Science

India aborts moon mission launch due to 'technical snag'

India has temporarily deferred its dream of a soft landing on the lunar south pole, aborting the launch of its second moon mission on Monday local time less than an hour before liftoff.

Chandrayaan-2 mission was called off just under an hour before launch

The Geosynchronous Satellite Launch Vehicle (GSLV) MkIII-M1 is seen being prepared for its scheduled July 15 launch in Sriharikota, India, earlier this month. (Indian Space Research Organization via AP)

India has temporarily deferred its dream of a soft landing on the lunar south pole, aborting the launch of its second moon mission on Monday local time less than an hour before liftoff.

The Chandrayaan-2 mission was called off when a "technical snag" was observed in the 580-tonne, 14-storey launch-vehicle system, said Indian Space Research Organization spokesperson B.R. Guruprasad.

The countdown abruptly stopped at T-56 minutes, 24 seconds, and Guruprasad said that the agency would announce a revised launch date soon.

Chandrayaan, the word for "moon craft" in Sanskrit, is designed for a soft landing on the far side of the moon and to send a rover to explore water deposits confirmed by a previous Indian space mission.

With nuclear-armed India poised to become the world's fifth-largest economy, the ardently nationalist government of Prime Minister Narendra Modi is eager to show off the country's prowess in security and technology. If India did manage the soft landing, it would be only the fourth to do so after the U.S., Russia and China.

Dr. K. Sivan, chair of the Indian Space Research Organization, said at a news conference last week that the around $140-million US Chandrayaan-2 mission was the nation's "most prestigious" to date, in part due to the technical complexities of soft landing on the lunar surface — an event he described as "15 terrifying minutes."

After countdown commenced on Sunday, Sivan visited two Hindu shrines to pray for the mission's success.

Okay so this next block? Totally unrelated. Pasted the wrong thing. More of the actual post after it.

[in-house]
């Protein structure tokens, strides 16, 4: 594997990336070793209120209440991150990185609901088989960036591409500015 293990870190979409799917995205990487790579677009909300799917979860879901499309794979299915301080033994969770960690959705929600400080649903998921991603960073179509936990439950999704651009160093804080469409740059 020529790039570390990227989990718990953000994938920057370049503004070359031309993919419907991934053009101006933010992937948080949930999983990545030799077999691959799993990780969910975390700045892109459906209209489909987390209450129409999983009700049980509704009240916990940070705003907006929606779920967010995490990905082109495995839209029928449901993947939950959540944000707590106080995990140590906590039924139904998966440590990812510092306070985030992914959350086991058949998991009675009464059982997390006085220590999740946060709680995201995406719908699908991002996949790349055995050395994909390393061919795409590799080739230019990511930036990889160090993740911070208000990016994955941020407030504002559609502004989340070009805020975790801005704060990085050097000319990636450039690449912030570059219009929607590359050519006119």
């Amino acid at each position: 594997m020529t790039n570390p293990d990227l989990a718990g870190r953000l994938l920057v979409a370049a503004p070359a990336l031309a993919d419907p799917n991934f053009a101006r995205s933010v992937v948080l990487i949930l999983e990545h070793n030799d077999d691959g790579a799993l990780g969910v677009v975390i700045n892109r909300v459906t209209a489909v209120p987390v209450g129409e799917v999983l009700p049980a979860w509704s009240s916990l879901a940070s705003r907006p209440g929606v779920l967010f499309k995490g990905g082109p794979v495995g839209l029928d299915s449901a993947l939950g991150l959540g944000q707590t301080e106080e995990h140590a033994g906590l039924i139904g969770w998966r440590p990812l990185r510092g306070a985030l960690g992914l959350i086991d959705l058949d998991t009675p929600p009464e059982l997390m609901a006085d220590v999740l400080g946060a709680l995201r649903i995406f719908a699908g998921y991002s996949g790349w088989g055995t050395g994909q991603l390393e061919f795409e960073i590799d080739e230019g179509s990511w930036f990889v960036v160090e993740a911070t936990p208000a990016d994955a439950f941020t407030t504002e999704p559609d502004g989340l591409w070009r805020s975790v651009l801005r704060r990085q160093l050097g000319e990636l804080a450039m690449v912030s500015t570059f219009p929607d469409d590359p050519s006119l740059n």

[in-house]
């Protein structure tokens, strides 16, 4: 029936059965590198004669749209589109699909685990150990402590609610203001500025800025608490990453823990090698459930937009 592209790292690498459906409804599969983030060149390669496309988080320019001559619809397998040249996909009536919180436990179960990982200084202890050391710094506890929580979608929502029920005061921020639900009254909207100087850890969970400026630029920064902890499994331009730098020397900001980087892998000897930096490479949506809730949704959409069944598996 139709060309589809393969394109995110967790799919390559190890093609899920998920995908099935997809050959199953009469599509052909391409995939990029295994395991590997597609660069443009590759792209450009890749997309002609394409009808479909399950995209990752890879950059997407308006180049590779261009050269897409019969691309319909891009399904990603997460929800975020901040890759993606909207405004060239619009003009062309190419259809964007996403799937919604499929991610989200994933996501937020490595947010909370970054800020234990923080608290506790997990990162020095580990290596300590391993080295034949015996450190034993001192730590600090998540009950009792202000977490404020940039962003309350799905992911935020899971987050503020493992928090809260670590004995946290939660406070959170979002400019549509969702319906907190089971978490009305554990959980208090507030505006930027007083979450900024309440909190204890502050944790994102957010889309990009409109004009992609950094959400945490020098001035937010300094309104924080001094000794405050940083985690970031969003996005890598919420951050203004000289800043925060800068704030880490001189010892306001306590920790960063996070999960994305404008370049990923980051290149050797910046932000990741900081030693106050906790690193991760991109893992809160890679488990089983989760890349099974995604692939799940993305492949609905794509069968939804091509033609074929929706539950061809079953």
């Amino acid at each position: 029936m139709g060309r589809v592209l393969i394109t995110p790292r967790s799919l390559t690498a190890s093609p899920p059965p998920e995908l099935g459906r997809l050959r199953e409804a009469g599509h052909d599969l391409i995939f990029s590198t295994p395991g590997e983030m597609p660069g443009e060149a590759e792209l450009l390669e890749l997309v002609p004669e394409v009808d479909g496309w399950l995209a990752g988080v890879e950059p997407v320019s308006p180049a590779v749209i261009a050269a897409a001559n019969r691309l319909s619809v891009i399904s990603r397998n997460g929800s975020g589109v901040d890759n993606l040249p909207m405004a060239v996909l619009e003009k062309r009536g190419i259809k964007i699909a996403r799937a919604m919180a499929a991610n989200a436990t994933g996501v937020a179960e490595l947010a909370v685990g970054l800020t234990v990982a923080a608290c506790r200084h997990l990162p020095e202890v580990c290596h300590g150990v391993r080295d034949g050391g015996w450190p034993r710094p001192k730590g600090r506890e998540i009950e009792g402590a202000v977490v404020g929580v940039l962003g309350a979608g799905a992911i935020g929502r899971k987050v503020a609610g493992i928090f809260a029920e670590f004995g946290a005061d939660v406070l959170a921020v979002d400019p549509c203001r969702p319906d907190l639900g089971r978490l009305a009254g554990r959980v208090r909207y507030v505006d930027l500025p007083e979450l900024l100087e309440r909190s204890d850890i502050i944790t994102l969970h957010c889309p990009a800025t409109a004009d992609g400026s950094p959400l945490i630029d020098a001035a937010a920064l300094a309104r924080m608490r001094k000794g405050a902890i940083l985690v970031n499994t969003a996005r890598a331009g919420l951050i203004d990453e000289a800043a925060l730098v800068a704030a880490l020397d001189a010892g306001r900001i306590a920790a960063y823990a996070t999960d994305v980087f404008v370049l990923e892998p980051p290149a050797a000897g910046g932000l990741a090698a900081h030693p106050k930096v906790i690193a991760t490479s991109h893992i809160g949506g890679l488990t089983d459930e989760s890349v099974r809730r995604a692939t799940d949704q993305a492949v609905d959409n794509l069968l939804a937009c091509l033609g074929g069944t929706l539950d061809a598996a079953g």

Space ambitions

Practically since its inception in 1962, India's space program has been criticized as inappropriate for an overpopulated, developing nation.

But decades of space research have allowed India to develop satellite, communications and remote sensing technologies that are helping solve everyday problems at home, from forecasting fish migration to predicting storms and floods.

With the 50th anniversary of the Apollo 11 mission this month, the world's biggest space agencies are returning their gaze to the moon, seen as ideal testing grounds for technologies required for deep space exploration, and, with the confirmed discovery of water, as a possible pit stop along the way.

"The moon is sort of our backyard for training to go to Mars," said Adam Steltzner, NASA's chief engineer responsible for its 2020 mission to Mars.

Because of repeated delays, India missed the chance to achieve the first soft landing near the lunar south pole. China's Chang'e 4 mission landed a lander and rover there last January.

India's Chandrayaan-1 mission orbited the moon in 2008 and helped confirm the presence of water. ISRO wants its new mission's rover to further probe the far side of the moon, where scientists believe a basin contains water-ice that could help humans do more than plant flags on future manned missions.

The U.S. is working to send a manned spacecraft to the moon's south pole by 2024.

Modi has set a deadline of 2022 for India's first manned spaceflight.

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